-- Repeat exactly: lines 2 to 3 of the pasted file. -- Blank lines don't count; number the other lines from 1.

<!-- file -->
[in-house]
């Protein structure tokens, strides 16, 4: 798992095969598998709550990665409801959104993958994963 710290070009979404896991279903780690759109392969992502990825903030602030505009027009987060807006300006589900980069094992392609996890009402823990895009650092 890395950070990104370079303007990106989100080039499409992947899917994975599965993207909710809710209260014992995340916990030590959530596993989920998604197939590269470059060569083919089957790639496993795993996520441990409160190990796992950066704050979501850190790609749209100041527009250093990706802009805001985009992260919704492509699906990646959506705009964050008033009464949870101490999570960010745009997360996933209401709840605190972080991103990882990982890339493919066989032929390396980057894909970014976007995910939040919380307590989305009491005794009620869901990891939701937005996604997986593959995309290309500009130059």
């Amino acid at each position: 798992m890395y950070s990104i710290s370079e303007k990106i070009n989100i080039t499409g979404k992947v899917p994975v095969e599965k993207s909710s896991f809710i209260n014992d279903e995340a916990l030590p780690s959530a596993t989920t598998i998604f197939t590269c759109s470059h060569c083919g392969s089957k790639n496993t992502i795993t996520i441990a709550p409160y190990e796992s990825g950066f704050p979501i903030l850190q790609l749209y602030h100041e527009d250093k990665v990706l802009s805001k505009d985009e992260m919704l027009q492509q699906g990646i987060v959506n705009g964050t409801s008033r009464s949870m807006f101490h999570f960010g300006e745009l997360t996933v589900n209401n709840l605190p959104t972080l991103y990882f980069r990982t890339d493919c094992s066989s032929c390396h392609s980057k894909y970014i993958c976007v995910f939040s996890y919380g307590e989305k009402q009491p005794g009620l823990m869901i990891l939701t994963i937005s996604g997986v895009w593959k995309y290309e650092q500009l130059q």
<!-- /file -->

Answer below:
């Protein structure tokens, strides 16, 4: 798992095969598998709550990665409801959104993958994963 710290070009979404896991279903780690759109392969992502990825903030602030505009027009987060807006300006589900980069094992392609996890009402823990895009650092 890395950070990104370079303007990106989100080039499409992947899917994975599965993207909710809710209260014992995340916990030590959530596993989920998604197939590269470059060569083919089957790639496993795993996520441990409160190990796992950066704050979501850190790609749209100041527009250093990706802009805001985009992260919704492509699906990646959506705009964050008033009464949870101490999570960010745009997360996933209401709840605190972080991103990882990982890339493919066989032929390396980057894909970014976007995910939040919380307590989305009491005794009620869901990891939701937005996604997986593959995309290309500009130059």
């Amino acid at each position: 798992m890395y950070s990104i710290s370079e303007k990106i070009n989100i080039t499409g979404k992947v899917p994975v095969e599965k993207s909710s896991f809710i209260n014992d279903e995340a916990l030590p780690s959530a596993t989920t598998i998604f197939t590269c759109s470059h060569c083919g392969s089957k790639n496993t992502i795993t996520i441990a709550p409160y190990e796992s990825g950066f704050p979501i903030l850190q790609l749209y602030h100041e527009d250093k990665v990706l802009s805001k505009d985009e992260m919704l027009q492509q699906g990646i987060v959506n705009g964050t409801s008033r009464s949870m807006f101490h999570f960010g300006e745009l997360t996933v589900n209401n709840l605190p959104t972080l991103y990882f980069r990982t890339d493919c094992s066989s032929c390396h392609s980057k894909y970014i993958c976007v995910f939040s996890y919380g307590e989305k009402q009491p005794g009620l823990m869901i990891l939701t994963i937005s996604g997986v895009w593959k995309y290309e650092q500009l130059q």